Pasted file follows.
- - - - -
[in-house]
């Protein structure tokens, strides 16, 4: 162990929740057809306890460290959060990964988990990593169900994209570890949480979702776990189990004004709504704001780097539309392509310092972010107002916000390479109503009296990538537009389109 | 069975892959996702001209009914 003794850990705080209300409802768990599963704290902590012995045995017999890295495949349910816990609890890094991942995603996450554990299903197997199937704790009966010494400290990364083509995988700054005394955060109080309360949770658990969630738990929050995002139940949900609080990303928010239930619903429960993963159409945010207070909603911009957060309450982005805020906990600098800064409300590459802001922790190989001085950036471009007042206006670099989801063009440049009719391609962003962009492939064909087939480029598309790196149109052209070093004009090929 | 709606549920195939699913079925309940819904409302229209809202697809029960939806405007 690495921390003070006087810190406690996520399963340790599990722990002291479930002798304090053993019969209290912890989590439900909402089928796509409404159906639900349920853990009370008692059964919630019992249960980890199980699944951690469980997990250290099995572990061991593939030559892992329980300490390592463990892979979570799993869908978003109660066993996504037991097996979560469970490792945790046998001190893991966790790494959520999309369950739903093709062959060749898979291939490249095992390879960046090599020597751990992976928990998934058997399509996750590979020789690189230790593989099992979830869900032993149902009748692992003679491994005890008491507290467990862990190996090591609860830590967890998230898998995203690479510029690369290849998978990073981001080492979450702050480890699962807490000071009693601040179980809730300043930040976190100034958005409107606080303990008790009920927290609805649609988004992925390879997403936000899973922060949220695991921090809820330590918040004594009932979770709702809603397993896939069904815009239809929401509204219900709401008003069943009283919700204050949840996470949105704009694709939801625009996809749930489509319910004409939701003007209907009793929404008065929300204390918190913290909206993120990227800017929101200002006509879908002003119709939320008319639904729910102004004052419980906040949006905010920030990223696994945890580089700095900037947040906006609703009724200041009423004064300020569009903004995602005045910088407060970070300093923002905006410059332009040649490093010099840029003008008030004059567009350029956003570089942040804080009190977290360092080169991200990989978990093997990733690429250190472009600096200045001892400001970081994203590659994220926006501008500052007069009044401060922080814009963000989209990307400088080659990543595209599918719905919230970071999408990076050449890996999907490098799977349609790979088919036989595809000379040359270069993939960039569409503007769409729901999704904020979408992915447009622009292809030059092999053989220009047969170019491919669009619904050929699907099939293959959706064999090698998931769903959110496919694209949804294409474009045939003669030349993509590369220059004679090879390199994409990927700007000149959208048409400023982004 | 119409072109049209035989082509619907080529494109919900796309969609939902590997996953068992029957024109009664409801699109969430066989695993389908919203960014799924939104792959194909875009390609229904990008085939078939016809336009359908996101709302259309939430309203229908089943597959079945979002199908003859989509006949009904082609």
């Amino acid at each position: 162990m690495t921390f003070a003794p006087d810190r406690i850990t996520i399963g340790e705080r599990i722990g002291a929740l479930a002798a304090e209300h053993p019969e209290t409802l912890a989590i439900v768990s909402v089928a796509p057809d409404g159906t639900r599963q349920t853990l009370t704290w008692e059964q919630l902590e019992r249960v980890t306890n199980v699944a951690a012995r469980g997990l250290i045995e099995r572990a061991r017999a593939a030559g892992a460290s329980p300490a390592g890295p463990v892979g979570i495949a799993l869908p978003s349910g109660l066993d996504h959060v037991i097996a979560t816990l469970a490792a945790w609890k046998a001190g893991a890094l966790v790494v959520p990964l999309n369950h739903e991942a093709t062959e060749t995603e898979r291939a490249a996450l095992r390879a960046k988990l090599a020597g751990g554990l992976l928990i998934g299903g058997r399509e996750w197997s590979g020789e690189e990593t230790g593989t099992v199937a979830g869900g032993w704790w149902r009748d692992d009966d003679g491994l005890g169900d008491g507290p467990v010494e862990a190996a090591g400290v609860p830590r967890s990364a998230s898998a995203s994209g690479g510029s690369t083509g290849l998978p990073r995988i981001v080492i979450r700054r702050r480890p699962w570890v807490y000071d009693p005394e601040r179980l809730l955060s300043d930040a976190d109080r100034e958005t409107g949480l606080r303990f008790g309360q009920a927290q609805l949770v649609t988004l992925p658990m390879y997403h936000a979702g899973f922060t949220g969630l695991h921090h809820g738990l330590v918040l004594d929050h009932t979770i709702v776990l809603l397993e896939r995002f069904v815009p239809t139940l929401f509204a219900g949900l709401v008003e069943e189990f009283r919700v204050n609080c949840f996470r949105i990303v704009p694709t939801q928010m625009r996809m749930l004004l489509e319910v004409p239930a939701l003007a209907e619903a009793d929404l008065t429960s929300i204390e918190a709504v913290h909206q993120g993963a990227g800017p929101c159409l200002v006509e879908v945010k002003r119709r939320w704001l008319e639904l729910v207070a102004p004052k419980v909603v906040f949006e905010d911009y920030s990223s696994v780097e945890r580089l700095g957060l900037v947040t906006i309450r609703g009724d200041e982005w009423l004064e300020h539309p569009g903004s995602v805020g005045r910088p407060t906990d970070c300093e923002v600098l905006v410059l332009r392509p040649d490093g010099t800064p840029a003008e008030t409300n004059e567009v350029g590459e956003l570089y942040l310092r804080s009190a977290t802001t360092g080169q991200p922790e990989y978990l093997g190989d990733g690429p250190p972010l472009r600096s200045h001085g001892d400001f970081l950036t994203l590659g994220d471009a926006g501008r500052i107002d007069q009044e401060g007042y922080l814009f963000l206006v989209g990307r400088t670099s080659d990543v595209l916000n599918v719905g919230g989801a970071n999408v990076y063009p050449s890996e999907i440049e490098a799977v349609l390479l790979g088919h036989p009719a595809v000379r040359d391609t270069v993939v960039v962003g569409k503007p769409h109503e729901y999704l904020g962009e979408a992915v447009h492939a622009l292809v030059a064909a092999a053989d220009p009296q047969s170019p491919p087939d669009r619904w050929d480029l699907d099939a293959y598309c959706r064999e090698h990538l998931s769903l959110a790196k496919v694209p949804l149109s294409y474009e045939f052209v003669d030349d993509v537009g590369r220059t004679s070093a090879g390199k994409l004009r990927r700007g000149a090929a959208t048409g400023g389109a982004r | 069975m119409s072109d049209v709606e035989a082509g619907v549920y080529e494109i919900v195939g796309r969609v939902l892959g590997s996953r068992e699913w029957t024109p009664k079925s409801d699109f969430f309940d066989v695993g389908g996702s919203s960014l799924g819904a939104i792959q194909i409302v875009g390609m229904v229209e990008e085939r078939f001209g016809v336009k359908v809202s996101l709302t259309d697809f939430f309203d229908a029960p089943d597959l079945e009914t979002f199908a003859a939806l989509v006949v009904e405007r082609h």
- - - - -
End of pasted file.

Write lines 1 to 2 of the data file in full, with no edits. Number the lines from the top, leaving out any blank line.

[in-house]
């Protein structure tokens, strides 16, 4: 162990929740057809306890460290959060990964988990990593169900994209570890949480979702776990189990004004709504704001780097539309392509310092972010107002916000390479109503009296990538537009389109 | 069975892959996702001209009914 003794850990705080209300409802768990599963704290902590012995045995017999890295495949349910816990609890890094991942995603996450554990299903197997199937704790009966010494400290990364083509995988700054005394955060109080309360949770658990969630738990929050995002139940949900609080990303928010239930619903429960993963159409945010207070909603911009957060309450982005805020906990600098800064409300590459802001922790190989001085950036471009007042206006670099989801063009440049009719391609962003962009492939064909087939480029598309790196149109052209070093004009090929 | 709606549920195939699913079925309940819904409302229209809202697809029960939806405007 690495921390003070006087810190406690996520399963340790599990722990002291479930002798304090053993019969209290912890989590439900909402089928796509409404159906639900349920853990009370008692059964919630019992249960980890199980699944951690469980997990250290099995572990061991593939030559892992329980300490390592463990892979979570799993869908978003109660066993996504037991097996979560469970490792945790046998001190893991966790790494959520999309369950739903093709062959060749898979291939490249095992390879960046090599020597751990992976928990998934058997399509996750590979020789690189230790593989099992979830869900032993149902009748692992003679491994005890008491507290467990862990190996090591609860830590967890998230898998995203690479510029690369290849998978990073981001080492979450702050480890699962807490000071009693601040179980809730300043930040976190100034958005409107606080303990008790009920927290609805649609988004992925390879997403936000899973922060949220695991921090809820330590918040004594009932979770709702809603397993896939069904815009239809929401509204219900709401008003069943009283919700204050949840996470949105704009694709939801625009996809749930489509319910004409939701003007209907009793929404008065929300204390918190913290909206993120990227800017929101200002006509879908002003119709939320008319639904729910102004004052419980906040949006905010920030990223696994945890580089700095900037947040906006609703009724200041009423004064300020569009903004995602005045910088407060970070300093923002905006410059332009040649490093010099840029003008008030004059567009350029956003570089942040804080009190977290360092080169991200990989978990093997990733690429250190472009600096200045001892400001970081994203590659994220926006501008500052007069009044401060922080814009963000989209990307400088080659990543595209599918719905919230970071999408990076050449890996999907490098799977349609790979088919036989595809000379040359270069993939960039569409503007769409729901999704904020979408992915447009622009292809030059092999053989220009047969170019491919669009619904050929699907099939293959959706064999090698998931769903959110496919694209949804294409474009045939003669030349993509590369220059004679090879390199994409990927700007000149959208048409400023982004 | 119409072109049209035989082509619907080529494109919900796309969609939902590997996953068992029957024109009664409801699109969430066989695993389908919203960014799924939104792959194909875009390609229904990008085939078939016809336009359908996101709302259309939430309203229908089943597959079945979002199908003859989509006949009904082609």